This month we are sharing a selection of paired pieces from The Federalist Society's Liberty Month in July 2015. We hope you enjoy reading them. Click here to visit the paired piece for this entry.

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In 1998, coordinated Medicaid recoupment litigation against the tobacco industry by over forty state attorneys general, working with private contingency fee law firms, resulted in a landmark $246 billion Master Settlement Agreement with marketing restrictions on tobacco products.  A new era of regulation through litigation was born, spawning problems ever since.

The state attorneys general tobacco litigation was transformational.  As former Maine Attorney General Drew Ketterer, a past President of the National Association of Attorneys General, explained, for over 200 years attorneys general “defended the state in cases brought by outside parties, or gave opinions to the governor and lawmakers on pending bills…  Nobody really knew who these people were….  AGs are now major political players and policymakers.”

The tobacco litigation model has inspired state and local governments to advance policy preferences against firearms manufacturers, former manufacturers of lead pigment and paint, alleged contributors to global warming, gasoline refiners, health maintenance organizations, pharmaceutical manufacturers, and credit card and mortgage lenders, among others. 

Policy-focused lawsuits give state executives the ability to bypass legislatures  to achieve regulatory objectives that the majority of the electorate, as represented by their legislators, may not support.  Clinton Administration Labor Secretary Robert Reich has called these lawsuits “faux legislation, which sacrifices democracy to the discretion of administration officials operating in secrecy.”  Former Alabama Attorney General William Pryor, Jr., now a federal appellate judge, has said that government-sponsored lawsuits are “the greatest threat to the rule of law today.”

The involvement of private contingency law firms in Big Government lawsuits raises additional problems, including conflicts of interest and perceived cronyism. For example, a lawyer working on a contingent fee will be motivated to inflict the largest monetary recovery possible, but in some instances the public interest may be best served through other relief.  In addition, private lawyers are more likely to push the law into new and uncharted areas, arguing for expansions of liability that may yield a lucrative recovery, but may not serve the broader interests of the state and its citizens.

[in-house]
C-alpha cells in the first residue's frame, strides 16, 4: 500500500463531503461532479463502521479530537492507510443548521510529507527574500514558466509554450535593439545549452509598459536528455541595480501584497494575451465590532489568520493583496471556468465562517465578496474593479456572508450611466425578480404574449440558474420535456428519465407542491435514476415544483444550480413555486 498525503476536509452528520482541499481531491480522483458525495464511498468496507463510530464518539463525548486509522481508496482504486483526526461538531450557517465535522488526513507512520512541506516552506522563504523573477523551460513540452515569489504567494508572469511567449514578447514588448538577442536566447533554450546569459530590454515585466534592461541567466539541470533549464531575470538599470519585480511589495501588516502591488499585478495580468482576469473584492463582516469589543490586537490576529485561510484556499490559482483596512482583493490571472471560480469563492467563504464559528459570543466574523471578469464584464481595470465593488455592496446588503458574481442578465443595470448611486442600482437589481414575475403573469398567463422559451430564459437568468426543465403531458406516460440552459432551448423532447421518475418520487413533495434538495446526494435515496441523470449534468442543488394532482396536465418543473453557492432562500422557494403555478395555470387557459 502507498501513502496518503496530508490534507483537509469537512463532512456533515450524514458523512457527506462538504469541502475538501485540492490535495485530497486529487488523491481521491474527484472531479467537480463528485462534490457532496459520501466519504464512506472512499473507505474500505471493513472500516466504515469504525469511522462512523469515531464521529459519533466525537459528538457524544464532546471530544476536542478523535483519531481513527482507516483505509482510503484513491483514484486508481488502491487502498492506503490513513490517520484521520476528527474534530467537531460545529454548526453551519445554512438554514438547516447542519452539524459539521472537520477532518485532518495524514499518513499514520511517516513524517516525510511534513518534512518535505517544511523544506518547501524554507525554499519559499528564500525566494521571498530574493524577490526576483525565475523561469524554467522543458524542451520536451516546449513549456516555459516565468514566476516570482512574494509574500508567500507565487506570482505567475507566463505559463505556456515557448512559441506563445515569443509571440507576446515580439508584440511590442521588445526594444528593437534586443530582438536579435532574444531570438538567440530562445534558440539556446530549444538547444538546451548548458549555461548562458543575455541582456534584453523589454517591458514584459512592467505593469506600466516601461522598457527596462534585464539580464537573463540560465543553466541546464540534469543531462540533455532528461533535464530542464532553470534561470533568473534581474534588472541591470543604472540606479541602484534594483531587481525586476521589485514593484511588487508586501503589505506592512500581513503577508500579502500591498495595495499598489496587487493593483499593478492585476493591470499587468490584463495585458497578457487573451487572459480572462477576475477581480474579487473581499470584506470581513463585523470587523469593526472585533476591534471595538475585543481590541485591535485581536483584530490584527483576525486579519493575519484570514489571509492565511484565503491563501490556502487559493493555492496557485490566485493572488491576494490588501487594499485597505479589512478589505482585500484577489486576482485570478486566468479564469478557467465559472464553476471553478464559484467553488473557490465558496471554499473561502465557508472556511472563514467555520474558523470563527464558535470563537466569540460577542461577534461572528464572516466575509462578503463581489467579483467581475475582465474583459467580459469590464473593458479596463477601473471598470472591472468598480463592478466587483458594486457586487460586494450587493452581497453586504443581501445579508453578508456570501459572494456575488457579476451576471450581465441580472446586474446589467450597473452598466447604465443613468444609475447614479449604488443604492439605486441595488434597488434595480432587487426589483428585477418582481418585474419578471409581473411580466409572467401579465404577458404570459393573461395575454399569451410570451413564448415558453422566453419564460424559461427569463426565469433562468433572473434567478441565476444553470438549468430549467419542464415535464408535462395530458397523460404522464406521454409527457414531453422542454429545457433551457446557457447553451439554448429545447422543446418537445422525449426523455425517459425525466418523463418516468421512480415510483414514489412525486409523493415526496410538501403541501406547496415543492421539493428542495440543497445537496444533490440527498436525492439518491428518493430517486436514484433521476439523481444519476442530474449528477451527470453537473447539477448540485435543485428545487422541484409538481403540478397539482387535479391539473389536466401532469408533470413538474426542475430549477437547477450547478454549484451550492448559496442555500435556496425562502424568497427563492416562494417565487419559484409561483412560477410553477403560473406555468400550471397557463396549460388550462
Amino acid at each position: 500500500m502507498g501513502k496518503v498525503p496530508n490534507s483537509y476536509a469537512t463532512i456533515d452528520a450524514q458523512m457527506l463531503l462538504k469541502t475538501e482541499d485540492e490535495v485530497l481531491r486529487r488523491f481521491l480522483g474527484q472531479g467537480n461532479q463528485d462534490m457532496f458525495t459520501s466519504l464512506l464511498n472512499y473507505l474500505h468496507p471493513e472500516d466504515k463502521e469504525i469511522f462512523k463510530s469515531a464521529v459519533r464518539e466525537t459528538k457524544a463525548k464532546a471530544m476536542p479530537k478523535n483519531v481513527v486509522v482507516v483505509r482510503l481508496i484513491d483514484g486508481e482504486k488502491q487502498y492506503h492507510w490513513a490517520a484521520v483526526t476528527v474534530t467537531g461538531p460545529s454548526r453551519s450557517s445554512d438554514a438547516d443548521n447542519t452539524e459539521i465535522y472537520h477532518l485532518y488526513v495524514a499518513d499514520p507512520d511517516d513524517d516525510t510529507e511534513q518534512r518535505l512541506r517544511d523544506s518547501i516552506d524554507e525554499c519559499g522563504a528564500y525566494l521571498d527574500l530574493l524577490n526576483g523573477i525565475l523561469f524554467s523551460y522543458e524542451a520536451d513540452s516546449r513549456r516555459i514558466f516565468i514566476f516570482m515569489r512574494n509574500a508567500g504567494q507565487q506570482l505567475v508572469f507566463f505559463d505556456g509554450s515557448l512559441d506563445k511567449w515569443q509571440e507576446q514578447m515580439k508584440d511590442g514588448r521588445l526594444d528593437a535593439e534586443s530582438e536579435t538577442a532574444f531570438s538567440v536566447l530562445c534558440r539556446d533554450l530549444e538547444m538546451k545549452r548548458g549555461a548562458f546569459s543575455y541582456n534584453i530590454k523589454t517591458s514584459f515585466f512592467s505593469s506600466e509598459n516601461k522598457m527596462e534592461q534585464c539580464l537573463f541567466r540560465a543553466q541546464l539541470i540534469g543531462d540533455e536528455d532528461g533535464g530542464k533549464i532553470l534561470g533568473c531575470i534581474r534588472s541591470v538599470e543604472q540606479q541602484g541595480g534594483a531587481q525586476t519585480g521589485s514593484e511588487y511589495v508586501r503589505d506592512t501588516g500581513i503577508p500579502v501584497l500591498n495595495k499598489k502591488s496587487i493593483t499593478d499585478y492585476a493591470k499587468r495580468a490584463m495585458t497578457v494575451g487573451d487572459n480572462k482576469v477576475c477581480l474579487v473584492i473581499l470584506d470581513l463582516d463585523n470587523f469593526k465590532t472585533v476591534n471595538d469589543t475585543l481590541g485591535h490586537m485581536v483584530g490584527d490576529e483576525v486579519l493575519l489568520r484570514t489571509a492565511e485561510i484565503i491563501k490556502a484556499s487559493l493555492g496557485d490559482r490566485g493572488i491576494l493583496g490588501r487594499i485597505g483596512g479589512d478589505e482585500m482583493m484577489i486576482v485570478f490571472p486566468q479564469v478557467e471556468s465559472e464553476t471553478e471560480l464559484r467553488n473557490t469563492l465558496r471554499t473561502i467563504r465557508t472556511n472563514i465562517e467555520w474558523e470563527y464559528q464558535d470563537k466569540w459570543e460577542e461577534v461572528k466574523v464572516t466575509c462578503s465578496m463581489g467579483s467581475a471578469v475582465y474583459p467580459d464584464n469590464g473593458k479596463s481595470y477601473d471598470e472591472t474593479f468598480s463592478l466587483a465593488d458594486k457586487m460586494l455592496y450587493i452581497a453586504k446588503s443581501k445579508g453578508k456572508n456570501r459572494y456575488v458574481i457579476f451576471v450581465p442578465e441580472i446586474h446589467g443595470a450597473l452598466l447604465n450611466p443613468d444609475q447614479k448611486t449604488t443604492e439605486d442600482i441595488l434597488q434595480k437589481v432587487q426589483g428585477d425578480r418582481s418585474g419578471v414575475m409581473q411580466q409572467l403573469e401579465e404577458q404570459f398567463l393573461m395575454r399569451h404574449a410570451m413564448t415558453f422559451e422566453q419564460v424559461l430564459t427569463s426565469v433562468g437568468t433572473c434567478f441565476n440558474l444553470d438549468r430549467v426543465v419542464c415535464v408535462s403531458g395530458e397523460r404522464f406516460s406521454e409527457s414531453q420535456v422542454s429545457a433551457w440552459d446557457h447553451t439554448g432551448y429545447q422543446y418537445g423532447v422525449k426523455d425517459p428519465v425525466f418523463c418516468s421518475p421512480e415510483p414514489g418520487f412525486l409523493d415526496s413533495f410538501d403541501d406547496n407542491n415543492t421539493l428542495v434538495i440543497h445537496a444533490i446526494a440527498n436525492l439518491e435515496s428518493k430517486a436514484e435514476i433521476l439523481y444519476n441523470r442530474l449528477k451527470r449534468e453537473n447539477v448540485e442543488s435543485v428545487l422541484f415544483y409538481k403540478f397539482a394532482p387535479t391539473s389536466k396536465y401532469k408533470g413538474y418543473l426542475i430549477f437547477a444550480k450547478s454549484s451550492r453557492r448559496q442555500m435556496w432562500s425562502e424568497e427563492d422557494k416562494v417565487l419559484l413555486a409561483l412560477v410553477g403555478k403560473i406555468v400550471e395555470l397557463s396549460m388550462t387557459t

To address some of these problems, the Supreme Courts of Rhode Island and California have cautioned that when a state attorney general retains a contingency fee lawyer, it is essential that the government attorneys maintain control over the case.  This is a sound recommendation, but challenging for courts to monitor and enforce without legislative guidelines.

Furthermore, the history of this type of litigation shows that state attorneys general often select law firms with close political, financial, or personal ties.  In the state tobacco lawsuits, many state attorneys general negotiated contingent fee contracts behind closed doors with hand-picked private lawyers.  Some of those lawyers earned astronomical fees as a result, while other plaintiffs’ law firms were denied the ability to throw their hat into the ring. 

In some instances, the citizens of a state might be better off financially if litigation is handled within the attorney general’s office, without giving a substantial cut of any recovery to an outside law firm.  State attorneys general have excellent and experienced staff; they can handle complex litigation without outside assistance.

Many states have enacted laws to improve the handling of policy-focused litigation involving private contingency fee lawyers.  The first enactments occurred in the immediate wake of the Tobacco Master Settlement Agreement, when it was revealed that the plaintiffs’ firms involved in that litigation would collectively receive billions of dollars in fees for their role.  In 1999, Texas became the first state to enact such good government legislation.  A second wave of enactments began after Florida passed a law in 2010 known as the Transparency in Private Attorney Contract (TiPAC) Act.  TiPAC laws generally subject state contracts with private lawyers to public bidding, require posting of contracts on public websites, provide recordkeeping requirements, limit attorneys’ fees to a sliding scale based on the amount of recovery, and mandate complete control and oversight of the litigation by government attorneys.  Over a dozen states have followed Florida.

Now, about one-third of the states have rules in place to promote transparency and accountability in the contracting process.  These laws do not ban government-sponsored lawsuits by private law firms, but they do move counsel contracts from behind closed doors.  More states should adopt TiPAC laws to prevent the types of scandals that have been reported in the past and promote public confidence when an attorney general decides to wield the power of the state with outside help in a lawsuit.